Although I must say the clothing coming out of the collaboration are not mind-blowing, they really are a great representative of Blake and Perry, two creators who have a distinct voice in the visual world. Take a minute and watch this interview with Blake and, by all means, pass it around to anyone who may in fact be bastardizing his visual lexicon for cheap fashion hounds.
“For Pete’s sake, what are you writing about Lego for?”. If this is your reaction to seeing this post, then move on, keep moving and perhaps think about what you just said. It might mean that we may need to rethink our friendship – I’m sorry but that’s just how it goes!
Seriously though, I find it hard to imagine any reader here who doesn’t take a liking to the wonderful world of Lego. In truth, it’s probably the greatest toy ever made. The other day Lego announced that they’d collaborated with Volkswagen to create a Lego T1 Camper Van and I think they did an incredible job in recreating such an iconic design. While Lego have really captured the essence of the van it’s the enthusiasm of designer John-Henry Harris seen in the video above that made me want to share this with you.
For many, working as a Concept Designer at LEGO seems like a dream-job and it’s enriching to see the enthusiasm that Harris has for his craft. If you’re interested in learning more about the role of play in design then I recommend you check out this excellent TEDxEast talk in which Harris discusses how play is an integral part of any design process. The Camper van itself, will be available October 1, 2011 from the online Lego shop.
Storytelling has always been a fascination of mine. It seems to permeate almost every article I write. The storyteller is dependent on diction and dialog to make the tale come to life for the listener and reader. Legends and tall tales from oral histories eventually were written into tomes, venerated for their information and their sacredness. Commercial publishing came next, then the movies, television, and now the multiple forms of interactive media. After years of innovation and tempered expectations, we have outgrown paper.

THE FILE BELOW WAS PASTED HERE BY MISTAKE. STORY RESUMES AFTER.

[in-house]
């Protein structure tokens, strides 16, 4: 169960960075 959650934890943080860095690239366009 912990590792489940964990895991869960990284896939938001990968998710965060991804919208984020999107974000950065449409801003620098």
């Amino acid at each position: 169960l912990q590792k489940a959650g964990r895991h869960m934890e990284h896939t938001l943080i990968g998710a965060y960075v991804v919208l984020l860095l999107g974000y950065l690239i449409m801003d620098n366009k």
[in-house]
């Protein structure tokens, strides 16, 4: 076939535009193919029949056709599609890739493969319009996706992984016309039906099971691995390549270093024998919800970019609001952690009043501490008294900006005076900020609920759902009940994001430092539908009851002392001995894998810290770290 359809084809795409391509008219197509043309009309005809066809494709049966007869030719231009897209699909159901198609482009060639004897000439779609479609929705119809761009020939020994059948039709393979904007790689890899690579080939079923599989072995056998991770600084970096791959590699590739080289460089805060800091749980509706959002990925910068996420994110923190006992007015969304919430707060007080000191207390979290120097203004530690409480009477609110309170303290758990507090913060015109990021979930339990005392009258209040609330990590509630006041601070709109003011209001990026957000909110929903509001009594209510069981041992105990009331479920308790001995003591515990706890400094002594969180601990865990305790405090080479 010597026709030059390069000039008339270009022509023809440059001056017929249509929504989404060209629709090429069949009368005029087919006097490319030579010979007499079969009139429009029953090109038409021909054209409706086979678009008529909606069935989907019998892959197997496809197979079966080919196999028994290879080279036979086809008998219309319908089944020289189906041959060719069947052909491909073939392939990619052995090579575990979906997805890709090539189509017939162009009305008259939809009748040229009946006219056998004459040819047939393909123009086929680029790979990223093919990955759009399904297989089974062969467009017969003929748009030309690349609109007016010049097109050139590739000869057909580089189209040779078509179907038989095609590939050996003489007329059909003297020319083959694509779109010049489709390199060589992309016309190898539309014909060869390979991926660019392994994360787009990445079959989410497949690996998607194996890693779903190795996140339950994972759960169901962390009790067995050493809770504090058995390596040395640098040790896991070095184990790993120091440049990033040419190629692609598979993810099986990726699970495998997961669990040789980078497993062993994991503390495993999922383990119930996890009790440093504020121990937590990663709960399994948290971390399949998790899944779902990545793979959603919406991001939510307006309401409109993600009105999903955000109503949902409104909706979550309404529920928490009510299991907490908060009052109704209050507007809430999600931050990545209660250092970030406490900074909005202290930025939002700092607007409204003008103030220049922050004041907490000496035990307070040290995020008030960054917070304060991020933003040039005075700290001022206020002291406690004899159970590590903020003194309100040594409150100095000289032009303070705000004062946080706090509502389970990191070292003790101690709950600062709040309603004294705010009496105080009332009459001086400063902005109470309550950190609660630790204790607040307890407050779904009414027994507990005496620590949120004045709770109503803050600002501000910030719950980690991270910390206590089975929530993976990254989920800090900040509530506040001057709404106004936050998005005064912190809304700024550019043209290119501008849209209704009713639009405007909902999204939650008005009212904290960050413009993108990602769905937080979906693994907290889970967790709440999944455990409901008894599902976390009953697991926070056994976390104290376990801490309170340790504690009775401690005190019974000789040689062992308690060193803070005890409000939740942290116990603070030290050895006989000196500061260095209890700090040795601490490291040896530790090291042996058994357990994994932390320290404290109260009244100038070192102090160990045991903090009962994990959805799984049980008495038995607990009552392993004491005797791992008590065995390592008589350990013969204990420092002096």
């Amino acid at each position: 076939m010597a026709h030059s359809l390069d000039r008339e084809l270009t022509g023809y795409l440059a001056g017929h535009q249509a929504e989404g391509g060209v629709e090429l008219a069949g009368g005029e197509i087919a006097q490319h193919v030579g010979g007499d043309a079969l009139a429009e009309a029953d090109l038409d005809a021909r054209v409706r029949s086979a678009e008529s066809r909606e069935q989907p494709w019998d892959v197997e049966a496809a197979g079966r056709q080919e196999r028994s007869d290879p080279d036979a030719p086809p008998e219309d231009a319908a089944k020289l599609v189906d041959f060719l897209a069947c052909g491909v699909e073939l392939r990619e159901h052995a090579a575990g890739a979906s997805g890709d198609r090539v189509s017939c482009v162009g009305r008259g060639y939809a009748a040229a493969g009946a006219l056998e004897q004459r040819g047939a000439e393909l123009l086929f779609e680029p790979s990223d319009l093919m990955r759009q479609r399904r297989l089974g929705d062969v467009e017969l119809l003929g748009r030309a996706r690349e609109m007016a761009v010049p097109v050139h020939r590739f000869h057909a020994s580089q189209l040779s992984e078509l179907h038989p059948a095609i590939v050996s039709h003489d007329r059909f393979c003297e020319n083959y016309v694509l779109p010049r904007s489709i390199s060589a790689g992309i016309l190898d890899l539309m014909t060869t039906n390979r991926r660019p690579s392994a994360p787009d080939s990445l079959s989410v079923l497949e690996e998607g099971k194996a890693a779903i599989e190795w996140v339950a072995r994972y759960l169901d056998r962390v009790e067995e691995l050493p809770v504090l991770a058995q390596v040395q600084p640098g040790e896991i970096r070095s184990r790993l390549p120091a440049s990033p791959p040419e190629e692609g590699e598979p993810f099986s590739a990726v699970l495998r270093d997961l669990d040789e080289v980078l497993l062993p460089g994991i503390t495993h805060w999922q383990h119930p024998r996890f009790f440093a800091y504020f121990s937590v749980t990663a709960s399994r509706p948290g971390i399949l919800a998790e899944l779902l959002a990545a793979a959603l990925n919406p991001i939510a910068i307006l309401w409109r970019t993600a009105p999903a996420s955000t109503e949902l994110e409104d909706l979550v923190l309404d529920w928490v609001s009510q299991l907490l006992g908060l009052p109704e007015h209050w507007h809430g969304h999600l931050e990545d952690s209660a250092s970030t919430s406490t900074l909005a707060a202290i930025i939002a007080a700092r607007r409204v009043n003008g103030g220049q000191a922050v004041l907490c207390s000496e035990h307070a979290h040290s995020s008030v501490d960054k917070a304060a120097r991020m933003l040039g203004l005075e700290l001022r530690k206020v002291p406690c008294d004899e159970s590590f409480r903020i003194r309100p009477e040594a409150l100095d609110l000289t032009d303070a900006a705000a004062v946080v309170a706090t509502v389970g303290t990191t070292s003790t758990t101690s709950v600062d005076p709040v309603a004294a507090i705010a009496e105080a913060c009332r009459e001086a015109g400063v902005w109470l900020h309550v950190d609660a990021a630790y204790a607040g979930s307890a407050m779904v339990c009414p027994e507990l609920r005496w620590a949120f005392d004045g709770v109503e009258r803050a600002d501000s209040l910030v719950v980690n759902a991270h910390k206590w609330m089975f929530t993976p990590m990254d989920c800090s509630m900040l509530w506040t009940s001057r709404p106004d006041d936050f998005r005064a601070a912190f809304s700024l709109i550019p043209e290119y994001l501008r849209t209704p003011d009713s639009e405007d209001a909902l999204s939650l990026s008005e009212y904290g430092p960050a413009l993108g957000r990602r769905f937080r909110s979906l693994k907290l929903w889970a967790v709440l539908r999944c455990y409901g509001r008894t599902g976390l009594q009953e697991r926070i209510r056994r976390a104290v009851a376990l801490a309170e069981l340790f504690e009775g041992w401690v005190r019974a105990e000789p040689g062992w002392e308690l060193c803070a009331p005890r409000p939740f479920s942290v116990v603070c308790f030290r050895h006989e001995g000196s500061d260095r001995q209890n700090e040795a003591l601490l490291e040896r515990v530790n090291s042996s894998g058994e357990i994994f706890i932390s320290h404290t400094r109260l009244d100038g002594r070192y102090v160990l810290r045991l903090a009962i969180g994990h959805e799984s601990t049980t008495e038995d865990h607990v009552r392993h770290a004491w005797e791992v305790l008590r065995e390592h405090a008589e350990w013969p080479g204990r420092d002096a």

In many ways, the past forty years of the digital era mirror the evolution of storytelling: it’s all about user interfaces. So to some extent, the Stanley Parable is best experienced without any introduction. Except, maybe, the trailer above. Don’t watch the second video unless you want to experience the game with a blank slate. The second video is just one of the seven possible outcomes. The game can be downloaded for both mac and PC in the above link for free. It’s worth the download just for the existential sky dive the game will put in your mind. This is a video game without a weapon. Your biggest enemy is the narrator. Victory is impossible. The decisions are simple. You can do whatever you want… or can you?
Created in Los Angeles by 22 year old Davey Wreden, the game attacks traditional conceptions of storytelling. For example, a novel may have thousands of choices that characters make. But in most cases, the story comes down to one decision to turn the tale. The Stanley Parable grants several choices but tons of decisions. It touches on that gap between free will and determinism. Or, possibly more confusing, examines what in life is predestined against that which exists in the temporal indefiniteness of right now. There is a beginning and an end for sure… but what happens in the middle?
It’s sad, I know. All stories must come to an end. But you can get something out of this one.